While most of the high points average approximately 2,000 feet in elevation, Buzzard's Roost towers some 3,000 feet above the surrounding landscape. Elevations within the park itself range from less than 1,200 feet at points along Jacob's Fork River to 3,000 feet on Buzzard's Roost along the park's western boundary.

Water winding through the park to the Catawba River cuts deep into the terrain, forming rugged and steep slopes. The most spectacular feature in the park is High Shoals Falls on Jacob's Fork River. Here, a torrent of water drops 80 feet over a cliff face of bare rock. In addition, Chestnut Knob offers tranquility and a magnificent view of surrounding peaks and ridges.

Nature of the Area
Observe different forest types in the beautiful woodlands of South Mountains State Park, including pure conifer, mixed conifer, hardwood and climax hardwood forests. This relatively undeveloped area is a splendid example of ecologies from the upper piedmont to the mountains. Oak, hickory and a variety of pines are the predominant species in the park.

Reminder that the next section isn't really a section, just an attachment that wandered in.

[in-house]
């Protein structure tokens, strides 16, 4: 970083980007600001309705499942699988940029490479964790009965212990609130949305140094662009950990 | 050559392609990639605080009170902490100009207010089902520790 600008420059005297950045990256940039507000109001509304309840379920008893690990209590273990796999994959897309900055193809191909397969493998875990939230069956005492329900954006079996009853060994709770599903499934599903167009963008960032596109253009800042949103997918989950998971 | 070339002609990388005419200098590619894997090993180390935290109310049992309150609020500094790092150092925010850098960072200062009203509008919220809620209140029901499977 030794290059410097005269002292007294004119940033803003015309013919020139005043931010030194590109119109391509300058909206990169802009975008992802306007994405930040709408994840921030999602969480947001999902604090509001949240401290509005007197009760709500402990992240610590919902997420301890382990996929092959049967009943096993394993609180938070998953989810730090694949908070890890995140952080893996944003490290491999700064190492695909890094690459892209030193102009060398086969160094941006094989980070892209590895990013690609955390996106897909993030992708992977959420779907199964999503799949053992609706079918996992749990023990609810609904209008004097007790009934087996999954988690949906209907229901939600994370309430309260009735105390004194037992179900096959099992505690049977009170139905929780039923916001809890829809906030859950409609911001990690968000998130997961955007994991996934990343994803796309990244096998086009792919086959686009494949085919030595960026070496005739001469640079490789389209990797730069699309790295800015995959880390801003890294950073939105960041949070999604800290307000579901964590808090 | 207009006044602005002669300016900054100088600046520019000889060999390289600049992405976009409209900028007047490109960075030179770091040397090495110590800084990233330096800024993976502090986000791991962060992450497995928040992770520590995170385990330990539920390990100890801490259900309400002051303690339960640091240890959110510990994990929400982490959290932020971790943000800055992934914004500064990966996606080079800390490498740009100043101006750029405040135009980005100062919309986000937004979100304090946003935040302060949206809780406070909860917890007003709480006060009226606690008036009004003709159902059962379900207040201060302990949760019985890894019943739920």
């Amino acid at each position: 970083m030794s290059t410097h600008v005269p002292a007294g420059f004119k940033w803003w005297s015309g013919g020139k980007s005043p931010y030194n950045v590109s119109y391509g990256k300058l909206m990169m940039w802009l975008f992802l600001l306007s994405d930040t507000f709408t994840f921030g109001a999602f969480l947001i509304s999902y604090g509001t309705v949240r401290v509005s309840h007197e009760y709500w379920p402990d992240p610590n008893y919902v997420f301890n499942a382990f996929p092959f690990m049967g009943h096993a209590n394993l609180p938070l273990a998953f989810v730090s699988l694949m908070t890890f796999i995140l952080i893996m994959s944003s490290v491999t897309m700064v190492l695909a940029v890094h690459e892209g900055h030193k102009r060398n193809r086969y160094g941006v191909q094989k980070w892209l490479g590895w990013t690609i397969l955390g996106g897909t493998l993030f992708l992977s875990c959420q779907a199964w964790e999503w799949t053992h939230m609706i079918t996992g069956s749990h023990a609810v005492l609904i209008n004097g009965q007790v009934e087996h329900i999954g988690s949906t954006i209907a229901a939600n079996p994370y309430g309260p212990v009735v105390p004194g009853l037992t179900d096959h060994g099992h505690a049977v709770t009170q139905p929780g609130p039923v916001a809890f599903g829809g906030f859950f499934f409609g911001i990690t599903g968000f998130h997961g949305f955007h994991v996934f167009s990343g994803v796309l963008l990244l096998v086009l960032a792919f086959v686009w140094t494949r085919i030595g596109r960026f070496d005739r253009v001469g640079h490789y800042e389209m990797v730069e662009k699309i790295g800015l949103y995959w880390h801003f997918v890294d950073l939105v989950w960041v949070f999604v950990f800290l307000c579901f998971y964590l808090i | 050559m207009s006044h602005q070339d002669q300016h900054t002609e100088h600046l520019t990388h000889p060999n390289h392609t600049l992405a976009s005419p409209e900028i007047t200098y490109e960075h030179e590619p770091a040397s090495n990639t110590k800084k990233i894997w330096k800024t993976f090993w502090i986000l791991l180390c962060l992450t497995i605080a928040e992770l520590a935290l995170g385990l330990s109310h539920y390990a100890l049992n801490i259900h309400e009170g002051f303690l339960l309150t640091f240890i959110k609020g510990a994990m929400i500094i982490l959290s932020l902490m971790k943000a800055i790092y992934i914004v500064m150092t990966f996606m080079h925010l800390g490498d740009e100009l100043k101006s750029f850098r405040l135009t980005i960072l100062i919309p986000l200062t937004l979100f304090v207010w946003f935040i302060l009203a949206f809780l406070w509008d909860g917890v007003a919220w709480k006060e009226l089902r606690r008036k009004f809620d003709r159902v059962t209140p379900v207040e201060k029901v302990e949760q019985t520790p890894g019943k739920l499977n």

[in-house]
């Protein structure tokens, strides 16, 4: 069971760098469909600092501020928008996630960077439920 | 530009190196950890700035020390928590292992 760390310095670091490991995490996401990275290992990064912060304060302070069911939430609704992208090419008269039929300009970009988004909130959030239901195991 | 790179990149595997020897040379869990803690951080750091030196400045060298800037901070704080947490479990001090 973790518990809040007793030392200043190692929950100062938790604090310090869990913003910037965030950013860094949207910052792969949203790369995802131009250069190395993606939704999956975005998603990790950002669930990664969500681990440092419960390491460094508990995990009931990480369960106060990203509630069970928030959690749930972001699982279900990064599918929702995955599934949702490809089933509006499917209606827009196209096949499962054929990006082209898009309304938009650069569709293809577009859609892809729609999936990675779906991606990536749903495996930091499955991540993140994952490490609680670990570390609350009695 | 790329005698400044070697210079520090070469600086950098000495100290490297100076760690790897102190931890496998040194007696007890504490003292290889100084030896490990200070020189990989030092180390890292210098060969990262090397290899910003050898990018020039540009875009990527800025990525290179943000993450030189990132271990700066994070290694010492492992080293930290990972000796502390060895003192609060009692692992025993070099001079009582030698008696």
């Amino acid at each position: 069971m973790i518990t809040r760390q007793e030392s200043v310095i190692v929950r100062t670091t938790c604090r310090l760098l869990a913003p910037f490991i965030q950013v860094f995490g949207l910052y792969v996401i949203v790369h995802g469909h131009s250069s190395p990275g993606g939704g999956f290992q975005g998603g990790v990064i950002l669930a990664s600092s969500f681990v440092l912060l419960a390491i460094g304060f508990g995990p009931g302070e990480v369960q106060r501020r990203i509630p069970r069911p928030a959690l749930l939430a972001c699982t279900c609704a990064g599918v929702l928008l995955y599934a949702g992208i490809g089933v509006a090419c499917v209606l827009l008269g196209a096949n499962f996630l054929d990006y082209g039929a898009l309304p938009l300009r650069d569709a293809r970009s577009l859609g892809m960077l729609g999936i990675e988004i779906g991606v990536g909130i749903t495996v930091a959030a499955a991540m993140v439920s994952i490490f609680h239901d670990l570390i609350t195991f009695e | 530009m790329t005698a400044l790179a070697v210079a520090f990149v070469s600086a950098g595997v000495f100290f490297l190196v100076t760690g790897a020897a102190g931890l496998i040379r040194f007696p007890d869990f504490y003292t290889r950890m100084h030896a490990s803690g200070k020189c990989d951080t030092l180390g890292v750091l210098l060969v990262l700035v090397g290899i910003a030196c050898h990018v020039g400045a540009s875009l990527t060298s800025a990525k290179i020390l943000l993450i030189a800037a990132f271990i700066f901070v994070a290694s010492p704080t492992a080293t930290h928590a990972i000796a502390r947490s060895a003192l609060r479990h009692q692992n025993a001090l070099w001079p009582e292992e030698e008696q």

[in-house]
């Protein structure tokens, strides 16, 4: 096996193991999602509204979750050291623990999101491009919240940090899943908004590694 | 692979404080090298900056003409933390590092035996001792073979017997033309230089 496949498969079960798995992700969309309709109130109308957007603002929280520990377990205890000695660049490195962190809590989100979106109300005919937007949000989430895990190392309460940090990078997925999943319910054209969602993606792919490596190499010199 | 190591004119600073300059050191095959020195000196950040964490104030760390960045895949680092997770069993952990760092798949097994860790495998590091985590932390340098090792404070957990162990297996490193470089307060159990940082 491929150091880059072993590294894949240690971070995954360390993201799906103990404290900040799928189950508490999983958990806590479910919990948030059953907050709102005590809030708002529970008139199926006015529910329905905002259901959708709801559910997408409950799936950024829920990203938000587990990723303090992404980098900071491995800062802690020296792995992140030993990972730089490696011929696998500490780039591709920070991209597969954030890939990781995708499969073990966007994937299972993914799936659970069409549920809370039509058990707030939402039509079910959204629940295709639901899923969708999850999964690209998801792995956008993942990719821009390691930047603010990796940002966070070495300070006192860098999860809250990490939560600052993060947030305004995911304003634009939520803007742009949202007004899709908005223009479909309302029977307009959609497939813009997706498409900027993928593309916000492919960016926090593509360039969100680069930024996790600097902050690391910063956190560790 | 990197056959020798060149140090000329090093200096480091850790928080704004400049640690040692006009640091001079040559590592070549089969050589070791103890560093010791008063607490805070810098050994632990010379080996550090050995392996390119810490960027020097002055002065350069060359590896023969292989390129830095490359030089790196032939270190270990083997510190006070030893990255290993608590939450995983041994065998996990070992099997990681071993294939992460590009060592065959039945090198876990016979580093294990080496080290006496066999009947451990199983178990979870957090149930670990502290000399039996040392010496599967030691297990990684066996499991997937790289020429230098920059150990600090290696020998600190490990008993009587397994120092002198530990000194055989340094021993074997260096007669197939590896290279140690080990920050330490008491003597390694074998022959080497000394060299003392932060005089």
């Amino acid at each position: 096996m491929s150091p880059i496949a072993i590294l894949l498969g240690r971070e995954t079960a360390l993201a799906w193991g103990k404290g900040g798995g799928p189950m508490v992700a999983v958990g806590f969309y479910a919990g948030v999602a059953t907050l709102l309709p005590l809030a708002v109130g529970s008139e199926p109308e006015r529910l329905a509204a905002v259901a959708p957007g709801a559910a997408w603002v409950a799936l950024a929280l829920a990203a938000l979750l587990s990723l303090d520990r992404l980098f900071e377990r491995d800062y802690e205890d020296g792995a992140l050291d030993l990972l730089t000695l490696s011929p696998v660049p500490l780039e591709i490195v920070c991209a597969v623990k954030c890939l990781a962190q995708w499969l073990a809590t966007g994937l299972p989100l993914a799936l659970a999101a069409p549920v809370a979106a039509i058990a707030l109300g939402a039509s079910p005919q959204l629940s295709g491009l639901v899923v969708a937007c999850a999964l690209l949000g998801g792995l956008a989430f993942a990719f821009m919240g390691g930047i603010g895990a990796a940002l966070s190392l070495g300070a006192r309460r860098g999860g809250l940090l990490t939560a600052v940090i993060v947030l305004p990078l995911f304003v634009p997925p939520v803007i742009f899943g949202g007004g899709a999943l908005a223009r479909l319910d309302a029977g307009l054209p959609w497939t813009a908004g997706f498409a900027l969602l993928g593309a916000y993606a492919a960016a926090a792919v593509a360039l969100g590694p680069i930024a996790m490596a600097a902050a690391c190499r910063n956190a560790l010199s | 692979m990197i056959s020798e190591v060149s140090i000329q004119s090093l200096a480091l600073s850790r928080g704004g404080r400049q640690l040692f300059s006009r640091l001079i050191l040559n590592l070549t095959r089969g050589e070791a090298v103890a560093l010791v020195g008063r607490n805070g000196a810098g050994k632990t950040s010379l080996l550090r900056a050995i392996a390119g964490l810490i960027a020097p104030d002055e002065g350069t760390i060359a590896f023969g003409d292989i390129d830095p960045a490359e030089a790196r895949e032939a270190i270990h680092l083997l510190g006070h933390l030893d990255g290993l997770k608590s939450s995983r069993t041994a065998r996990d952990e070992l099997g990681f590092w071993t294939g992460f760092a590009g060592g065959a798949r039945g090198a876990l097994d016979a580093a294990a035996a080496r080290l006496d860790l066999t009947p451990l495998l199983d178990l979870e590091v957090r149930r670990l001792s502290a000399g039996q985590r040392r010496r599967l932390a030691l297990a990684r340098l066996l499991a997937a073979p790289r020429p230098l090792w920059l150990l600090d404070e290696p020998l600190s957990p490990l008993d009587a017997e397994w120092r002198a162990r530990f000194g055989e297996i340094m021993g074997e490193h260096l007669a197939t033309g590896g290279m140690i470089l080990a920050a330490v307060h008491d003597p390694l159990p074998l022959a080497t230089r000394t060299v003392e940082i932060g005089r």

Wildlife is abundant in the forests of South Mountains, though many of the animals go unseen by the casual visitor. Salamanders, frogs and toads reside in the moist areas of the park. Common reptiles include eastern fence lizards, skinks and a variety of small snakes. Though most of the snakes in the park are harmless and rarely encountered, the venomous copperhead and timber rattlesnake are present, and hikers should exercise caution.

History of the Area